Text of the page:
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    I did not realize that the Christopher Walken ad was for a car until the last 8 seconds. By then I did not care about the brand. I am still wondering what made the new Tacoma more powerful.

    “We agree, of course, that software shouldn’t put the lives of people at risk, but a night of festivities and sports didn’t feel like the right venue for this ad.” Actually, it was very good timing, since it ensured that perhaps the largest number of people would see it. A similar situation was the “heroin overdose” ad of several years ago, which certainly got its message across to large numbers, also. Sadly, that situation has not gotten much better (probably worse), but maybe the Tesla arrogance on the “self-driving” will at last be widely recognized, and dealt with as necessary.

    I guess I must live under a rock cuz who the f**k is Christopher Walken and my wife has always called that handle the oh s**t bar wish they had them in vettes would be a hell of a lot easier to get in and out !

    My dad and mom went through the war in GB before emigrating. He disliked the Germans so I was surprised he bought a VW 1500 back in ‘64. It was a very good car in many ways except for the six volt system. Finally my sisters boyfriend rolled it over. He never bought another.. GM was his car from then on.

    What happened to the Budweiser Clydesdales. Those commercials never “missed”. They were always funny and made a point. And, yes, Clydes aren’t cars but, damn, they’re great to be around!!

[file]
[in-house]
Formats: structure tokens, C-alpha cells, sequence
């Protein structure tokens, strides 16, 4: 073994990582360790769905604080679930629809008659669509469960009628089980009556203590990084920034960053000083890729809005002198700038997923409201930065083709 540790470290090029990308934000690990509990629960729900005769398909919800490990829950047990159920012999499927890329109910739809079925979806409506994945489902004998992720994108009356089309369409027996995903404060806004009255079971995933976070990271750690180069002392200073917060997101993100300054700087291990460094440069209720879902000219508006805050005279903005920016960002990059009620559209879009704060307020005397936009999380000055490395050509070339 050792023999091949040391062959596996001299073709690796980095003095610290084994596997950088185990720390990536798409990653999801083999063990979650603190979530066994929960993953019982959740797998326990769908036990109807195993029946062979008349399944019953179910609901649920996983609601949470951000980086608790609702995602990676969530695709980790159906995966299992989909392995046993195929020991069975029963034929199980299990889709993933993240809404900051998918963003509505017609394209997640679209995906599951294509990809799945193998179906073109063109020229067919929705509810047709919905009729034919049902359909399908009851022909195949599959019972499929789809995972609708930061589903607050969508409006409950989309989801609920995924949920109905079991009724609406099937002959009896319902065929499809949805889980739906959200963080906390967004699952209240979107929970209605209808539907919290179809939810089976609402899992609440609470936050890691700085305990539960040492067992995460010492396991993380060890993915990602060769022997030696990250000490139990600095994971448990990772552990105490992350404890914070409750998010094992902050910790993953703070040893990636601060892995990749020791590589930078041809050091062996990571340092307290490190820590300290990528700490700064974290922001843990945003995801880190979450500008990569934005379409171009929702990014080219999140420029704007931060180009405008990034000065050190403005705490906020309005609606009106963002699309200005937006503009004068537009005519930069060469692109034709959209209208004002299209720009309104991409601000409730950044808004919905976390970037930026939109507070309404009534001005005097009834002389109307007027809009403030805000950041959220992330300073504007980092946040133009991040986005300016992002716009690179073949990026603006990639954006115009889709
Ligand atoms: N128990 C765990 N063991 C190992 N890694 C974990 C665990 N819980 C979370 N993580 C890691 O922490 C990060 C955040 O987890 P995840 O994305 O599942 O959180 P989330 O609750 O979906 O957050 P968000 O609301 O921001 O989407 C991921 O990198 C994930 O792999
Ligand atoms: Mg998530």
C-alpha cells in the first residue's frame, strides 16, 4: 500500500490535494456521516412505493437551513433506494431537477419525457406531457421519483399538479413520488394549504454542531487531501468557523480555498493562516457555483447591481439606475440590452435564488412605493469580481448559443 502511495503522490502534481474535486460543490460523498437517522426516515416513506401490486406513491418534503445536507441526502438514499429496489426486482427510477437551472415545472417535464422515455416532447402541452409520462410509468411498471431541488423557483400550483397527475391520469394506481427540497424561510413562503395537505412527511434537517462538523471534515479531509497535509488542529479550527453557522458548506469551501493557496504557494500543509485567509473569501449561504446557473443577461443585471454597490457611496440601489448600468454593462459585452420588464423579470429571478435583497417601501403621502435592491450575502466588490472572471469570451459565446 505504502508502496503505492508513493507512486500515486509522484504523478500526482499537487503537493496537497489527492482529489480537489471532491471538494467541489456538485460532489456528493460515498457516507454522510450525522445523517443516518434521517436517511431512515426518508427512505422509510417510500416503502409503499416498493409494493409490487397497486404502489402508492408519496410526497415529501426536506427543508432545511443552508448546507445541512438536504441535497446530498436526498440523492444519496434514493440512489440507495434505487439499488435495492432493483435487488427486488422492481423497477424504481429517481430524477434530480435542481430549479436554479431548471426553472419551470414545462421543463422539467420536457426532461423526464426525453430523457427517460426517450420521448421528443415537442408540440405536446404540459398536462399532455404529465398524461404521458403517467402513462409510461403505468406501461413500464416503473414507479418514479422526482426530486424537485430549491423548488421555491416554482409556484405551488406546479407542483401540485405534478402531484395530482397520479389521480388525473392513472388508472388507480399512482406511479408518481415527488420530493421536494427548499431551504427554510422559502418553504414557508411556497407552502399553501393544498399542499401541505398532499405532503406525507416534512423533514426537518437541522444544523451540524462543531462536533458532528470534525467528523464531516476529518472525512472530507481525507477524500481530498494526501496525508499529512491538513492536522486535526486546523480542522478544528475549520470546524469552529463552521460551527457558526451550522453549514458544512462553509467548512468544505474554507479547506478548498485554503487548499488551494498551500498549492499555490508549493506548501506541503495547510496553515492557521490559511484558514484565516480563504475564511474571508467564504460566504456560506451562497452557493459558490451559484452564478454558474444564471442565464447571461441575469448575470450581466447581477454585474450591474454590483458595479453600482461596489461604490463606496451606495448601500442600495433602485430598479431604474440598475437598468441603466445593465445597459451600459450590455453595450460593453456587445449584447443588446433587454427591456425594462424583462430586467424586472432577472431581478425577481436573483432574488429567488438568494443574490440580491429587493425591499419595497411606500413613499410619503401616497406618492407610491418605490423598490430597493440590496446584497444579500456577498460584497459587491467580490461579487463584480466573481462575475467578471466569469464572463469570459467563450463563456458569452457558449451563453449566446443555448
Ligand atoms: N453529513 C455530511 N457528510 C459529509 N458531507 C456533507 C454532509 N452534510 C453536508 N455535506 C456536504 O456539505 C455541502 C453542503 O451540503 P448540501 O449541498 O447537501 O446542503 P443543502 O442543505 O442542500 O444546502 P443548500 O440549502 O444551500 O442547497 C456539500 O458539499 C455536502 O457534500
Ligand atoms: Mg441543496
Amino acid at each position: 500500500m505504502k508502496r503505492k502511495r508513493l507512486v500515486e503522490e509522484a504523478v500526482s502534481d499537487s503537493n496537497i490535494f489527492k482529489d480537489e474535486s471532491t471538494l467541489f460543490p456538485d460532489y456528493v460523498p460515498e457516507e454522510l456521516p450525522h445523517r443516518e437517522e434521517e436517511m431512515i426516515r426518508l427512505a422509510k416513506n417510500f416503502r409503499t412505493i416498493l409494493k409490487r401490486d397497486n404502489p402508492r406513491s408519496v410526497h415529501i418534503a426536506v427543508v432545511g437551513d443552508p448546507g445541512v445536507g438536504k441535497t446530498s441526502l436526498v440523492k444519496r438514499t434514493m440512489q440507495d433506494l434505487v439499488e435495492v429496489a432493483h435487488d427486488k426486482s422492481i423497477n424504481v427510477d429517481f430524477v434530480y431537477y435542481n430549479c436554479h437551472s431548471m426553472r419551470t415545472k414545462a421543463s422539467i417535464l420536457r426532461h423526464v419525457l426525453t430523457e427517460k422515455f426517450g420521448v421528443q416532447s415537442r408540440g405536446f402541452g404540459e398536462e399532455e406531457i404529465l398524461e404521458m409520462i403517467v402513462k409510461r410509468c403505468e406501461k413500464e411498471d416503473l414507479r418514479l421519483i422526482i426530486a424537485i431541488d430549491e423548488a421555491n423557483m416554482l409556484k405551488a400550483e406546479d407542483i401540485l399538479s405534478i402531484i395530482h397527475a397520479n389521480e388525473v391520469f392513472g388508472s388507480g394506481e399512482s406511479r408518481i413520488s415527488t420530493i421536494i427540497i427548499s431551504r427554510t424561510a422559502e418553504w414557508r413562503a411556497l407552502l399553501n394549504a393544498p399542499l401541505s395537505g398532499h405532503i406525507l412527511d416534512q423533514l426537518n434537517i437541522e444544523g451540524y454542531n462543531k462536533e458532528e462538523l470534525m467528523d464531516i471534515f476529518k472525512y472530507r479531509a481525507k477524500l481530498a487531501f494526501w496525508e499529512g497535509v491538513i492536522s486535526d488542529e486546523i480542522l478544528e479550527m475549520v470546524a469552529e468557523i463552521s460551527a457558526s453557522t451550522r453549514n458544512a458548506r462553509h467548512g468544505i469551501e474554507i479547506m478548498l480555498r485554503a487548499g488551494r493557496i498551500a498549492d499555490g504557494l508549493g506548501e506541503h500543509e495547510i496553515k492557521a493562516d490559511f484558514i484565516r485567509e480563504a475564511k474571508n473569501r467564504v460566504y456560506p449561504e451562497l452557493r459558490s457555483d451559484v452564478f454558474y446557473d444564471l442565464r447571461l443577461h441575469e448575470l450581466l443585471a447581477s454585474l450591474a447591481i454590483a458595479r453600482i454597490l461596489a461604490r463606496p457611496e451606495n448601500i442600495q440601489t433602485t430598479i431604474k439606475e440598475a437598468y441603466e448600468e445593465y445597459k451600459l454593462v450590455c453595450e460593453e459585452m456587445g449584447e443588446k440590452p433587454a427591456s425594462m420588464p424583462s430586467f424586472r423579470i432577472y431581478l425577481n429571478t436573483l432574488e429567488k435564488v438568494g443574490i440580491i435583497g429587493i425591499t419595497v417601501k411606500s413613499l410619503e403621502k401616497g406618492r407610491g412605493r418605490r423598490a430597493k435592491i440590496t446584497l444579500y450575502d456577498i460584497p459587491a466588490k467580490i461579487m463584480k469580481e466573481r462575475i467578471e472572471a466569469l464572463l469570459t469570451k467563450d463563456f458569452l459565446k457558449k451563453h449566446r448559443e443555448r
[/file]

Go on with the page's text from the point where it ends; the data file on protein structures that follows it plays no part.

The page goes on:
Arnold and Danny’s State Farm ad was the best. Nice to see the Clydesdales, though older ads were much better. Enjoyed the VW ad even though I would never own one. The Kia ad appealed to me as a grandfather, but again would not own one. Thought the BMW, Toyota and Kawasaki ads were a total waste of time. Laughed at the Couch Potatoes. Ah, well, maybe next year’s will be better – one can only hope.

    The Kawasaki Mullets ad made me laugh! I also liked the flying football players who acted like a flock of birds. The Pluto couch potatoe piece was creative but actually gave a rather negative message (turning its viewers into blobs with so much programming).

    Category: entertainment
    Topic: Super Bowl Car-related ads.
    Paraphrase of responses:
    I liked the ____ ad. (A tie between VW, Kawasaki, and BMW for me.)
    Ads not in the article were better.
    Germany bad.
    EV’s bad.
    I didn’t watch the game or the ads (but had to comment anyway).
    Puppy Bowl good.
    “This article may set the record for comments from grumpy old men.” – Regardless of topic, this astute assessment is applicable to more and more Hagerty comment sections. I can see why young people are reluctant to engage the collector car community.

    I am not grumpy! Define “young”. There is always someone younger than you! Face it. Maybe your attitude makes us not want you in the collector car community.